Janesville: An American Story takes place a little more than an hour from where I live. It was a personal read as I currently live in a “Rust Belt” state. What I most appreciate about Goldstein’s account is how she objectively describes the challenges that blue collar families must endure. There is little politicizing or trying to find some angle to sell more copies: the author tells the story of a city struggling to adapt to the 21st century. It’s respectful and honest reporting, much needed in our connected world.

Focusing On What Matters

July 16, 2019

In this newsletter, we highlight the importance of focus in our literacy leadership work.

  1. Are we really hearing what someone is saying? Rita Platt discusses “mature empathy” in this post as it relates to our choice for our summer book study, The Listening Leader by Shane Safir.

  2. In a past blog post, I described empathy as “the most critical skill for being an effective educator”. Would you agree or disagree?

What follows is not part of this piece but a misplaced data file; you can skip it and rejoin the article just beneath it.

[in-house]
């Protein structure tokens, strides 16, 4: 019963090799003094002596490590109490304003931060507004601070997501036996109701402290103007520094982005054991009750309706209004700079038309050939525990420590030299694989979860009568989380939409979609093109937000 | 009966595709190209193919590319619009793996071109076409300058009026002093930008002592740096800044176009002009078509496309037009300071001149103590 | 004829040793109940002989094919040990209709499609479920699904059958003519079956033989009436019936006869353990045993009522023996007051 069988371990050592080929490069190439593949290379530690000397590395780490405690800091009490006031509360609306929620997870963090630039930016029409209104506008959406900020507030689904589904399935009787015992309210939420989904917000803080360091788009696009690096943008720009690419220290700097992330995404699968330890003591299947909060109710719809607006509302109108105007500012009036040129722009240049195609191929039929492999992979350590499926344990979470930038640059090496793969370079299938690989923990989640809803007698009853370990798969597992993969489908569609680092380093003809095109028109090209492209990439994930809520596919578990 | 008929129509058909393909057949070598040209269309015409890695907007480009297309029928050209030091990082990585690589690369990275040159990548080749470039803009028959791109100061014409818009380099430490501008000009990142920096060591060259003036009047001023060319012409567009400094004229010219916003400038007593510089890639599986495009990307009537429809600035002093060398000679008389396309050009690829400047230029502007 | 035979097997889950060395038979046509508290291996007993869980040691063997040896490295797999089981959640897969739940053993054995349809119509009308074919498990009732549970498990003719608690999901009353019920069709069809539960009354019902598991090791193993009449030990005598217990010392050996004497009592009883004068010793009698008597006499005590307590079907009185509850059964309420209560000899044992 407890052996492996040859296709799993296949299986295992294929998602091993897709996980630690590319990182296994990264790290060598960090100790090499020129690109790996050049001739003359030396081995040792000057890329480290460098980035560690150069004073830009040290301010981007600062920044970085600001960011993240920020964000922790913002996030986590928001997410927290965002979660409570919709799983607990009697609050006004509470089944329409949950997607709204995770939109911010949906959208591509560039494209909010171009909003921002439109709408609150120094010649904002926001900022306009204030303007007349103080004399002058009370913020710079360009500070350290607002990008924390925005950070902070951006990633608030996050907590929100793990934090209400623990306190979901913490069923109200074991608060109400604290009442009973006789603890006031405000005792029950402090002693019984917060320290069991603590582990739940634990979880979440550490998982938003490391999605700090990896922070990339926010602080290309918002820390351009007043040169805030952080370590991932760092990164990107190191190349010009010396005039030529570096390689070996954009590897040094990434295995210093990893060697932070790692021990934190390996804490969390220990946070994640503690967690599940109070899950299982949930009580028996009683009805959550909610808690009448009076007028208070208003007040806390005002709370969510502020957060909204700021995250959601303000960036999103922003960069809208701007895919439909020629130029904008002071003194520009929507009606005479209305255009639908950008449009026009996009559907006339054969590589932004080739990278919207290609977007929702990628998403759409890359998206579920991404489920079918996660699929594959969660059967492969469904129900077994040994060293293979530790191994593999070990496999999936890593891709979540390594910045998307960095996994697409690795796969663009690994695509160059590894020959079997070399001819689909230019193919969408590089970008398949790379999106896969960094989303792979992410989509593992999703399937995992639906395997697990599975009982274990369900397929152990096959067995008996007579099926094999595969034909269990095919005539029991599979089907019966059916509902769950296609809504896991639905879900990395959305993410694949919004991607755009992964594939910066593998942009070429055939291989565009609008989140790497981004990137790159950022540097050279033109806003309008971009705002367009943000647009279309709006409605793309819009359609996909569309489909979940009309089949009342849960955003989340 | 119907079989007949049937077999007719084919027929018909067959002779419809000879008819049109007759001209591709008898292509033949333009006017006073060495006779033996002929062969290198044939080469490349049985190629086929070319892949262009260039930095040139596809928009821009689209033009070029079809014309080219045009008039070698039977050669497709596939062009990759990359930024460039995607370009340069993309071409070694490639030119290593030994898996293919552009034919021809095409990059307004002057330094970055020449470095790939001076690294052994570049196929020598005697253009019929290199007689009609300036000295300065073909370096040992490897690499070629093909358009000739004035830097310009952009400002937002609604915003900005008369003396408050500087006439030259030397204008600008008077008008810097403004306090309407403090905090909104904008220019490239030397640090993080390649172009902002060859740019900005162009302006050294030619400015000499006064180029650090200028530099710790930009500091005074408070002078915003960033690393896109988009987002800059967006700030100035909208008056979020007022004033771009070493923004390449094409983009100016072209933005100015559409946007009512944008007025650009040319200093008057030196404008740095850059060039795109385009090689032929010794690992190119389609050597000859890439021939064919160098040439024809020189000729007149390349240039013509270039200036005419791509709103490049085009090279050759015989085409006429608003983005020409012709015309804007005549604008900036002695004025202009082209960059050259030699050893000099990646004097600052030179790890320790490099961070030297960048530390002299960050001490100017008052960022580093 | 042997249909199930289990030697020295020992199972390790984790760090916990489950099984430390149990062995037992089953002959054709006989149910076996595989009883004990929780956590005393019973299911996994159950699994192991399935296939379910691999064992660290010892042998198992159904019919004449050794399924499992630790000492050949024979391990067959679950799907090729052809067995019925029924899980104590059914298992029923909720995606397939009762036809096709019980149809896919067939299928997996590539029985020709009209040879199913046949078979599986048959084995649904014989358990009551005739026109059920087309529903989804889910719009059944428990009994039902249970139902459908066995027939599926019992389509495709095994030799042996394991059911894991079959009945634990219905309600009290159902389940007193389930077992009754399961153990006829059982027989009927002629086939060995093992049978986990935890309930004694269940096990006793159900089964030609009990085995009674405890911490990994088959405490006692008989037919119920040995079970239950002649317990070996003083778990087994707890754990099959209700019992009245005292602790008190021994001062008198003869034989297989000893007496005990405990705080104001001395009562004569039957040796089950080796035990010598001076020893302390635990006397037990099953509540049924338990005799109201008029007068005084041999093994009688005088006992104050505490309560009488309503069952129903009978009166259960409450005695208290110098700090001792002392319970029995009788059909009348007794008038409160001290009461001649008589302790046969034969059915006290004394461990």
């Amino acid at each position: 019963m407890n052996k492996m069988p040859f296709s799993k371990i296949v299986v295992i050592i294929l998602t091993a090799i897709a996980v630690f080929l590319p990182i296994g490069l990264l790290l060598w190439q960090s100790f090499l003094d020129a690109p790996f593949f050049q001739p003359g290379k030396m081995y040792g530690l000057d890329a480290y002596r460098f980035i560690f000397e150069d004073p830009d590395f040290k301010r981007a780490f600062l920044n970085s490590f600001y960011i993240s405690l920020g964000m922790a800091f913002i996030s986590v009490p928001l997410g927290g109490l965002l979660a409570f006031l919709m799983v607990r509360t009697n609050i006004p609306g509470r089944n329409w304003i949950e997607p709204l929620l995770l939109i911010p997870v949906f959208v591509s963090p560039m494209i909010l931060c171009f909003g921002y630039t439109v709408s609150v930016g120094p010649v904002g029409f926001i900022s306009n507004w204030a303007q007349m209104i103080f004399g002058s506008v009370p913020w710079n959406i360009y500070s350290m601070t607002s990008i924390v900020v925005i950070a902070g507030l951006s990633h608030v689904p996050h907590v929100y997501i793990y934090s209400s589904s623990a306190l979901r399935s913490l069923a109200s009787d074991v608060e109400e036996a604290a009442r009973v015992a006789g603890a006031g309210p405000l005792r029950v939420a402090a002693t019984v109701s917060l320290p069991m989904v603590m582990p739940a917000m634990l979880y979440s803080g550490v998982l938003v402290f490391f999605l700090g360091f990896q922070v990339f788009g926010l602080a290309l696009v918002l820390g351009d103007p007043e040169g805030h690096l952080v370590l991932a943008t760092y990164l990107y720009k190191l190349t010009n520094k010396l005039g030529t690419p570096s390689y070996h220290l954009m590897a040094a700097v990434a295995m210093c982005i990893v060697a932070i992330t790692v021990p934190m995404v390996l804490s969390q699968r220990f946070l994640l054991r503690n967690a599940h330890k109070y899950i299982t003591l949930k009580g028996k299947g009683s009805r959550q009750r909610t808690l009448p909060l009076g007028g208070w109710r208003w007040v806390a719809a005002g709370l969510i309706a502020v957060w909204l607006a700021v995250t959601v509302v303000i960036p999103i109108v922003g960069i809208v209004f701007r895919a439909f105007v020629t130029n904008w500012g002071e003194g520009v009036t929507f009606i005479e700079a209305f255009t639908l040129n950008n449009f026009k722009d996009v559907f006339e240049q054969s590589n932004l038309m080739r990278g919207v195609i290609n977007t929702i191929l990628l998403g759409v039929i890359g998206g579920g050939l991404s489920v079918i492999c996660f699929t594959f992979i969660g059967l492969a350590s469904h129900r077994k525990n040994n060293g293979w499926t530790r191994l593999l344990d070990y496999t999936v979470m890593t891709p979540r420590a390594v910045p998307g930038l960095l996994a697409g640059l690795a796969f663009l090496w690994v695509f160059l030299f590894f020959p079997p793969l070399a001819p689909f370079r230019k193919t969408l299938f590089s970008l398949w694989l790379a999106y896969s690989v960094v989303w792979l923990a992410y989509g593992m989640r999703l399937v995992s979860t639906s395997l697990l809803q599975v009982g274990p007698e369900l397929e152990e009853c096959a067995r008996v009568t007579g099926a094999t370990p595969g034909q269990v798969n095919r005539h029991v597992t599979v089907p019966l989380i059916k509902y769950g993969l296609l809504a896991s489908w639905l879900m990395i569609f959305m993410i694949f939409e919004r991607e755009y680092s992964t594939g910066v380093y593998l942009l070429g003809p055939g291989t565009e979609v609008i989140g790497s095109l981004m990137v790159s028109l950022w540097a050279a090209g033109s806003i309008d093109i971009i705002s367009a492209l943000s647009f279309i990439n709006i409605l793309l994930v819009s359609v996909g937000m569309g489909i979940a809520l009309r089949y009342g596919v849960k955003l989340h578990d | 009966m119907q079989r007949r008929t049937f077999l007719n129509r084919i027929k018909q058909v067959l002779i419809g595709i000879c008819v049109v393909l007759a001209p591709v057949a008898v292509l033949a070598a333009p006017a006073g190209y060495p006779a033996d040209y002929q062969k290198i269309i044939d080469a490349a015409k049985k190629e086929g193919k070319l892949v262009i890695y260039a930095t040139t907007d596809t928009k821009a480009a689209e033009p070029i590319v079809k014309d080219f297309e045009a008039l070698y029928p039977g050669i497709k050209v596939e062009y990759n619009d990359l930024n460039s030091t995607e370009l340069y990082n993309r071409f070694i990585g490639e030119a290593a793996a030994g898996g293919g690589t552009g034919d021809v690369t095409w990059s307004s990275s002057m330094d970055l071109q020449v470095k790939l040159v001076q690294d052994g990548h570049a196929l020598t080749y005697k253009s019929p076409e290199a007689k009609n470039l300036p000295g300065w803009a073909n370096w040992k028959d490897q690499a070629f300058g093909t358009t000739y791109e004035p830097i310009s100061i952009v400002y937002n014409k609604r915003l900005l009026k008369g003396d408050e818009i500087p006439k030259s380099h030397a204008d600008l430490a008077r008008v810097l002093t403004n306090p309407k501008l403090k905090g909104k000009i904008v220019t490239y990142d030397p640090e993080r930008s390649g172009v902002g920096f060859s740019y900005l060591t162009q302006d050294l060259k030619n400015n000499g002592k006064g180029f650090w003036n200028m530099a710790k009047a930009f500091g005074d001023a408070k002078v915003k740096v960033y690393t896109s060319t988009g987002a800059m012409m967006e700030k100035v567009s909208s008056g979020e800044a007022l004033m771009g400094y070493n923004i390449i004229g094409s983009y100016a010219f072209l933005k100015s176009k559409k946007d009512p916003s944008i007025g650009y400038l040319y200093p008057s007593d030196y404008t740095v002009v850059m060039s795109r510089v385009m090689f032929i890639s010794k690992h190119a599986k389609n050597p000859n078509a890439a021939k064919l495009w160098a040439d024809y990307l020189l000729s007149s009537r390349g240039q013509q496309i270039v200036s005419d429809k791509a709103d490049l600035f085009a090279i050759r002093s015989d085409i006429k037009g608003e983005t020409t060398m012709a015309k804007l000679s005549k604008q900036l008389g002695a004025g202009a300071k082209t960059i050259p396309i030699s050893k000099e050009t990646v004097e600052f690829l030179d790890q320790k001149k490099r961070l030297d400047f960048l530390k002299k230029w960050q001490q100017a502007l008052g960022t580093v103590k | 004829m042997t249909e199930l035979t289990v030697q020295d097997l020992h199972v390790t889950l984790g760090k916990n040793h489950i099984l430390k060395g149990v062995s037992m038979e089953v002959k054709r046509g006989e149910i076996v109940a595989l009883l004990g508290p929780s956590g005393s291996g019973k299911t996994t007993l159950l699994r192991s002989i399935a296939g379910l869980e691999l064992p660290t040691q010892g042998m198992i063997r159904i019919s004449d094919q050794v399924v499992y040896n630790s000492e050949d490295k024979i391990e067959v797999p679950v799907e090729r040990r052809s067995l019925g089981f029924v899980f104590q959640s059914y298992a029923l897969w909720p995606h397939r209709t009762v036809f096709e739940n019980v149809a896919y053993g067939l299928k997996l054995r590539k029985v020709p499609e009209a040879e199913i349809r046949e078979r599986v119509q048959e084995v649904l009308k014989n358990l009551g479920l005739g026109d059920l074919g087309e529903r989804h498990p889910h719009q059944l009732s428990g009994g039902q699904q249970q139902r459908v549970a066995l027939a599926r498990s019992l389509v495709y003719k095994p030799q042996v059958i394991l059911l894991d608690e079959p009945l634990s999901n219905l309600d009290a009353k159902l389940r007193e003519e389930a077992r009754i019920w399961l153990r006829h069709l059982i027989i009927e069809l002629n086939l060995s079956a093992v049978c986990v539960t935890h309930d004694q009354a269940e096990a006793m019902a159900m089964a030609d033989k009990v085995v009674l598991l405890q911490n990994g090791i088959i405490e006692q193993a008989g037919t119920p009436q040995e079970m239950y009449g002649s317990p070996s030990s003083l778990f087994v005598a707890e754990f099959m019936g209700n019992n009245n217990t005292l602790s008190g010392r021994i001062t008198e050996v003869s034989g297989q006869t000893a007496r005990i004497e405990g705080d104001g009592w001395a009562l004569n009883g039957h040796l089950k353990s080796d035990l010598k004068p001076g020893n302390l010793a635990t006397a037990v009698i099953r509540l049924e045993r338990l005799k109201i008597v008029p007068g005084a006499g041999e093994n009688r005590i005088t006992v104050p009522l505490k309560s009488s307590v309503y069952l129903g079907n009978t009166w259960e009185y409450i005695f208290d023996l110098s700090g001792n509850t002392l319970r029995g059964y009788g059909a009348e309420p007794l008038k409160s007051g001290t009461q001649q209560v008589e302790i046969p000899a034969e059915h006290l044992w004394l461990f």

3. Paige Bergin reflects in this post about her work in practicing deep listening as an instructional coach.

  4. In this Mindshift article, Katrina Schwartz reports about schools banning smartphones because they have become such a distraction to student learning.

  5. What are your thoughts on staff meetings? Jen McDonough offers strategies for making meetings more meaningful for colleagues in this post.

  6. Planning your tasks and prioritizing your work are two strategies suggested in this Harvard Business Review article about avoiding burnout in your job.

  7. It helps to have a process for being intentional and focused in our conversations with colleagues, as described by Annie Palmer in this post.

  8. Looking for a resource to help you prioritize your days? Consider The Together Leader by Maia Heyck-Merlin, a resource I reviewed for Middleweb.

  9. Warren Buffet’s productivity habits were profiled in this Medium post, titled “Really Successful People Say No to Almost Everything”.

  10. Why don’t schools focus on literacy? I explored this question in this blog post from 2017.